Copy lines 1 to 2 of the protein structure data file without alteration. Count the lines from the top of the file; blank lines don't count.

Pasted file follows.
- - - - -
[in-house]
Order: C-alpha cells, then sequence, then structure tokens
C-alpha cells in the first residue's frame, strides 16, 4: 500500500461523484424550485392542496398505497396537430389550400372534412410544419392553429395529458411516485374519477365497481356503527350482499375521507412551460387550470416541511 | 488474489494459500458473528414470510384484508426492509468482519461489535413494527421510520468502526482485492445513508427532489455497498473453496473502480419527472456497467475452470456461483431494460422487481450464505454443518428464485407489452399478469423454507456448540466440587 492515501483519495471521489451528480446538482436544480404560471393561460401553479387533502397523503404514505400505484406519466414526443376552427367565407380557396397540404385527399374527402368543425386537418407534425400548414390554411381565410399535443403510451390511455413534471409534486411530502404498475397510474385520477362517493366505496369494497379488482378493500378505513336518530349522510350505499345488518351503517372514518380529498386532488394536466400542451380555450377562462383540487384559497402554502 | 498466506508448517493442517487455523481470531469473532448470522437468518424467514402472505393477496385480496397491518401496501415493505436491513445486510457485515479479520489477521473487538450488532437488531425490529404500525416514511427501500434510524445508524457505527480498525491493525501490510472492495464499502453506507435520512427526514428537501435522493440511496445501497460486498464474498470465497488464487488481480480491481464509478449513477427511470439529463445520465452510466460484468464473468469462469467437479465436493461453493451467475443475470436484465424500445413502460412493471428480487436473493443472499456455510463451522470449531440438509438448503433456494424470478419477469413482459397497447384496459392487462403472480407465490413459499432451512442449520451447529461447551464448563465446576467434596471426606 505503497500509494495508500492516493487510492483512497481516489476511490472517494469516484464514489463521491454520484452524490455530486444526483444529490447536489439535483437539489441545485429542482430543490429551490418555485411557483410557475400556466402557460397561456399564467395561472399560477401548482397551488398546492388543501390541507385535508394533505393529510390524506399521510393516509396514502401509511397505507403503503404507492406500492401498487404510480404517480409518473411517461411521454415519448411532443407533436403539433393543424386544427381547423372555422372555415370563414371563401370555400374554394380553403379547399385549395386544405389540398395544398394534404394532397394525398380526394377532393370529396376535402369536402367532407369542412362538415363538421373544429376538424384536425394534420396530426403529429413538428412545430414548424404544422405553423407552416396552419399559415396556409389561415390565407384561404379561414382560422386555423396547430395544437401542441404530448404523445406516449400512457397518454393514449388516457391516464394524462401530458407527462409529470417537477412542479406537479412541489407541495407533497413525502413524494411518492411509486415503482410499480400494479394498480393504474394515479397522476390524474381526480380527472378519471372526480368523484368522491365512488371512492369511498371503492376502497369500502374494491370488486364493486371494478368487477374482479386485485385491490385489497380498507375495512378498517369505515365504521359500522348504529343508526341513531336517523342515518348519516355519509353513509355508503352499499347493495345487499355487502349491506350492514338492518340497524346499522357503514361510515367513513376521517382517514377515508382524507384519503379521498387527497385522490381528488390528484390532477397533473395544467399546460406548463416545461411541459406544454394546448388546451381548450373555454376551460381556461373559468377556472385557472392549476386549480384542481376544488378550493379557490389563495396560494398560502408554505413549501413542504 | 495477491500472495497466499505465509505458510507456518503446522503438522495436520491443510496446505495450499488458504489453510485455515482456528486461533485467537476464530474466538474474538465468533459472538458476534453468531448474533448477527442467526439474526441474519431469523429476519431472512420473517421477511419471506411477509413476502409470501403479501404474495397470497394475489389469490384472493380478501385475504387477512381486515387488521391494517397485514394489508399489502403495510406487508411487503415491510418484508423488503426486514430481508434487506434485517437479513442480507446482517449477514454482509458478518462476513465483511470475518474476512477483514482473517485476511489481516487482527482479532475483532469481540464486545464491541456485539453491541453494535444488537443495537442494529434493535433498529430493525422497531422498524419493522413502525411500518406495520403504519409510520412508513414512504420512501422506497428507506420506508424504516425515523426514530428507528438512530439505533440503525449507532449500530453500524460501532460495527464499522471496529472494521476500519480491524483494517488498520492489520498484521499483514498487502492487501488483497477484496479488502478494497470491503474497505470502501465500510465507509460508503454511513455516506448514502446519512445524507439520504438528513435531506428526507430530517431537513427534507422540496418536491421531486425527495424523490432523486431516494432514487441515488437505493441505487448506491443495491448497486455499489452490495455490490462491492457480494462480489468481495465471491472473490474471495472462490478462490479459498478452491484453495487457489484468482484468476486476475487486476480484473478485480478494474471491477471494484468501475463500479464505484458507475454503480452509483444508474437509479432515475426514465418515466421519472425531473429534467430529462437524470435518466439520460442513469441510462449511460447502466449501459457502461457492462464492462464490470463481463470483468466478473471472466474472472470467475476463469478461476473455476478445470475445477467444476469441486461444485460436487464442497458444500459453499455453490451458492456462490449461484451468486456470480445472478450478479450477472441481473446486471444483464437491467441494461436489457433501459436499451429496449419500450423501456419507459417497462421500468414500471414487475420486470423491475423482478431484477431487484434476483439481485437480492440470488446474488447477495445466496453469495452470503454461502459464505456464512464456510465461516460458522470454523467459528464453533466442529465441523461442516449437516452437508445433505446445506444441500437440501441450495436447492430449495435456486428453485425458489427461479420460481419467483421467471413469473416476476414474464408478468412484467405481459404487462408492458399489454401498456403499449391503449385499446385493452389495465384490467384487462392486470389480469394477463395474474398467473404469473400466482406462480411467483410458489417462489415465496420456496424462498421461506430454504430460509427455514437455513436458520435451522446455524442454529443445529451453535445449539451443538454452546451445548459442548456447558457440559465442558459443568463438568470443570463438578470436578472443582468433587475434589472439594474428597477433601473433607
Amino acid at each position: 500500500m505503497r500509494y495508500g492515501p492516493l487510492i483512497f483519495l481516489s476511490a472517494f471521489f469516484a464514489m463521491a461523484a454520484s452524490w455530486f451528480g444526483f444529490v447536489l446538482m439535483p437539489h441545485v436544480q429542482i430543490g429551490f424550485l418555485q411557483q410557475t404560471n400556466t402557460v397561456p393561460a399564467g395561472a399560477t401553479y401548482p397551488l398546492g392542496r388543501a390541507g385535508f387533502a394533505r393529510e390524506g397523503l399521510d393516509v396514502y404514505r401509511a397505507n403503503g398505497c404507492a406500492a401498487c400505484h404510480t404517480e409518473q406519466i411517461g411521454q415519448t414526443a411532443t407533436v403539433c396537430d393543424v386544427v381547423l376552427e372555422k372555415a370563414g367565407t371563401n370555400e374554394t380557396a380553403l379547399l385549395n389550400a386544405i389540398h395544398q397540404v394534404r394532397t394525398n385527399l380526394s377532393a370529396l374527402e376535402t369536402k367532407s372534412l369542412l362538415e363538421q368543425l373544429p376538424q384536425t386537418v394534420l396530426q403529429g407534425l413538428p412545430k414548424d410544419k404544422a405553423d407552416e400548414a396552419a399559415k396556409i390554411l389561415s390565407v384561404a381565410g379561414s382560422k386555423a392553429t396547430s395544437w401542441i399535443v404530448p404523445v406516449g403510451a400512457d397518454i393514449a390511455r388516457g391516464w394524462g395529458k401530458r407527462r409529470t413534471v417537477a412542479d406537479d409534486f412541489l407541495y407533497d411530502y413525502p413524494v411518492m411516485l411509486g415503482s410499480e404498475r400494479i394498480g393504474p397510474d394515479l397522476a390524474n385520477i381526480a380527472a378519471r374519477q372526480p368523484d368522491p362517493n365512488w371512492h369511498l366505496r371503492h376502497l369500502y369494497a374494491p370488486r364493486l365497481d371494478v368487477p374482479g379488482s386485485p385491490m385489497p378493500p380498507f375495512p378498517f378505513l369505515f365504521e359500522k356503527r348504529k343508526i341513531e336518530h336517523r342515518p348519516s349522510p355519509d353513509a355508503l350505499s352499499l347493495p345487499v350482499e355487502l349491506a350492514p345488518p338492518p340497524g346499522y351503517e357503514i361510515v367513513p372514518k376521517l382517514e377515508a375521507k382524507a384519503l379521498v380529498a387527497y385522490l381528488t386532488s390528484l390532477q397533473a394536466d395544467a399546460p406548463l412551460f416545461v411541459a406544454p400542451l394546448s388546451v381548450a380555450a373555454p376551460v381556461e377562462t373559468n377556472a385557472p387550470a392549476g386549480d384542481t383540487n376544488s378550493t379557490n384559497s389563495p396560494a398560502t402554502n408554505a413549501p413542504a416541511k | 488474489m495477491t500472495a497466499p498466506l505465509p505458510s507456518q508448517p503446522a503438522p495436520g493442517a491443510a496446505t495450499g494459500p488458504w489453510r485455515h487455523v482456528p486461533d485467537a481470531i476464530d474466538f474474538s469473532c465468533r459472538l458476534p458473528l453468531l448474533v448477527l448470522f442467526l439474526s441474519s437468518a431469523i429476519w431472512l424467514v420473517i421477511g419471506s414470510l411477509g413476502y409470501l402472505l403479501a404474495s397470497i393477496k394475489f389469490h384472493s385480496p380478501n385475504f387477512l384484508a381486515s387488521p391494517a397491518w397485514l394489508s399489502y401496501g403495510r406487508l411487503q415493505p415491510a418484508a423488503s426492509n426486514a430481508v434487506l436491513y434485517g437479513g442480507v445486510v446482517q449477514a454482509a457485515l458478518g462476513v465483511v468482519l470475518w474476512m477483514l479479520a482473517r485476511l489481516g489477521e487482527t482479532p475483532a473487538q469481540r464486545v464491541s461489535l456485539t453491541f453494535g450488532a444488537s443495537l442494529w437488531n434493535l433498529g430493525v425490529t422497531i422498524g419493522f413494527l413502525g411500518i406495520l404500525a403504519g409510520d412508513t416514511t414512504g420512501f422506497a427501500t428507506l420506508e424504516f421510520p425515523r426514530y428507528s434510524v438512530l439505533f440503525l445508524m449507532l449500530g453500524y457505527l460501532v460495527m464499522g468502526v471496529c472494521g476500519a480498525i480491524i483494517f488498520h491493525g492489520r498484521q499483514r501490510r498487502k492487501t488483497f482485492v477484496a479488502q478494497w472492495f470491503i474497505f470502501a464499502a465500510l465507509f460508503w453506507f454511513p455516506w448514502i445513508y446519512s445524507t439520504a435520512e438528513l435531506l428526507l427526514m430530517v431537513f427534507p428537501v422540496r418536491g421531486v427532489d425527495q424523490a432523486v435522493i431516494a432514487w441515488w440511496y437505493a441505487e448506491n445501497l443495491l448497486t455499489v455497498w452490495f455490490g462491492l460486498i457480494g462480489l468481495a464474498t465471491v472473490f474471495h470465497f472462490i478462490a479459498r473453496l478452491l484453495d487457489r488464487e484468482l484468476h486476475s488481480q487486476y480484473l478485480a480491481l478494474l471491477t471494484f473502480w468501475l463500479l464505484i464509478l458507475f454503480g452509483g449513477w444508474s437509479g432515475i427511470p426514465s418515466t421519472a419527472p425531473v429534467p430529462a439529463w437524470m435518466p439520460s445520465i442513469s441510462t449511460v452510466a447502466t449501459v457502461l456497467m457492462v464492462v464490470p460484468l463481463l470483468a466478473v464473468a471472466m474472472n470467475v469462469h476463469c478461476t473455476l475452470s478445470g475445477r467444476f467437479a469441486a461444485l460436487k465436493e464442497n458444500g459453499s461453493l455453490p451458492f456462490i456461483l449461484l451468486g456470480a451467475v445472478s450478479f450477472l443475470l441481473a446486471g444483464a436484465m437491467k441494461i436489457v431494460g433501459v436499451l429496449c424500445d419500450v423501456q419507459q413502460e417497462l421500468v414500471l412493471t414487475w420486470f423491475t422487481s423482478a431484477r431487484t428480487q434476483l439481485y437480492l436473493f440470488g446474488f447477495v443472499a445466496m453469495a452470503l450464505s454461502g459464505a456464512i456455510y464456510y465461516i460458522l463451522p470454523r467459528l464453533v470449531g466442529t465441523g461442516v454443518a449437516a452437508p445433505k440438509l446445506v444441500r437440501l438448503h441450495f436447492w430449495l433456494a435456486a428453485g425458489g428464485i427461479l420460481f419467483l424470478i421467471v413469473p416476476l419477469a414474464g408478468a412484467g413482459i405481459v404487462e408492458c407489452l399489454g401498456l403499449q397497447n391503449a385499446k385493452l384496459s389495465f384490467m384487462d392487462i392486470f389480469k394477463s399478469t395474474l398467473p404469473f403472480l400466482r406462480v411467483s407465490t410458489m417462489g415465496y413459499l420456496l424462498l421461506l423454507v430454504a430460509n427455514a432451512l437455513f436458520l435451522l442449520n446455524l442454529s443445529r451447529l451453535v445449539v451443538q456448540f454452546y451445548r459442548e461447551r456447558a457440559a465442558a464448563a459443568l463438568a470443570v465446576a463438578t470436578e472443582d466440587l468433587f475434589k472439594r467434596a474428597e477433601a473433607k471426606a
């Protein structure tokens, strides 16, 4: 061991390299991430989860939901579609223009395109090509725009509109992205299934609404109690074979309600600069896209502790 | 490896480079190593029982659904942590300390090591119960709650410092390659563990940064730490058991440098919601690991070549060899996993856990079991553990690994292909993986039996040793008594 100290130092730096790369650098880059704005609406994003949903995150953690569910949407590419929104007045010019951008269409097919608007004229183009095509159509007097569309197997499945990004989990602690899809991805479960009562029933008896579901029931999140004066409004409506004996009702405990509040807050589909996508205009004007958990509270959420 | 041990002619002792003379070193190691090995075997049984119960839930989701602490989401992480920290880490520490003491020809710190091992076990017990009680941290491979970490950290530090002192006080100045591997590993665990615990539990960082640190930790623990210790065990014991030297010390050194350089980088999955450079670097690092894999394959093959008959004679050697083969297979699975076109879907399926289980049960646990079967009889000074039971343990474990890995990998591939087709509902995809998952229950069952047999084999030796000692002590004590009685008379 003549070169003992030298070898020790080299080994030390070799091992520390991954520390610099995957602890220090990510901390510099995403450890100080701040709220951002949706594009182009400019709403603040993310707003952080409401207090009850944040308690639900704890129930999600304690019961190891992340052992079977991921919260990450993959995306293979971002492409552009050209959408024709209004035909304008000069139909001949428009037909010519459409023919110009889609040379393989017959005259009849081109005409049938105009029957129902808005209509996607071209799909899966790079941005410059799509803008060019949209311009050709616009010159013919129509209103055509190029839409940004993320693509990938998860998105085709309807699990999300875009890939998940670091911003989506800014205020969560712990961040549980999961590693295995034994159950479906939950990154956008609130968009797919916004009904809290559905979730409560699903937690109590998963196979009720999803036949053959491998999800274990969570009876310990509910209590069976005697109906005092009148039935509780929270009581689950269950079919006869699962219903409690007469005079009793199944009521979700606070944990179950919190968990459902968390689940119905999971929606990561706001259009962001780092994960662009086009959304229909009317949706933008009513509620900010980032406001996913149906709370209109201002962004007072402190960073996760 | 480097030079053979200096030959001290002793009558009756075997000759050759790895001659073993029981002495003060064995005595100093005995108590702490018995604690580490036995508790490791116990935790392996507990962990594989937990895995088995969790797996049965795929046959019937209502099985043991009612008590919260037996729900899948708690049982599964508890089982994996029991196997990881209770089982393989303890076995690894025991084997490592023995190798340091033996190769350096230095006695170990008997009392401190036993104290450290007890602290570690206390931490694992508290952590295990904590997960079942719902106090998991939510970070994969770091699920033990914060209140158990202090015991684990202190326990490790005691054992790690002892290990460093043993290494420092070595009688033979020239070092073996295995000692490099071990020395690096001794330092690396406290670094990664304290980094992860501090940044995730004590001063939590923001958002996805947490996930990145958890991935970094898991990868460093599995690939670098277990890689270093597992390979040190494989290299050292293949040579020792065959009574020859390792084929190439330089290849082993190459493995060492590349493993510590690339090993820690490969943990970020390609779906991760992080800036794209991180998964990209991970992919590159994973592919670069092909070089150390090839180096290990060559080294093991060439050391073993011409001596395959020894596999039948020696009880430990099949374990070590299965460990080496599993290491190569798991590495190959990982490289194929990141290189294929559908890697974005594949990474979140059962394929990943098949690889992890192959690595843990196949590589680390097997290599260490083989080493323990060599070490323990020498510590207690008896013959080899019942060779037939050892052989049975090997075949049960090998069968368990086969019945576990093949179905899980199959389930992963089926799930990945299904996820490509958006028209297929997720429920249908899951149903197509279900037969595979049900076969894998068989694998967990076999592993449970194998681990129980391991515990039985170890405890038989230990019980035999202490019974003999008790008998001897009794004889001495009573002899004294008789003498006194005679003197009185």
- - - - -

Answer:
[in-house]
Order: C-alpha cells, then sequence, then structure tokens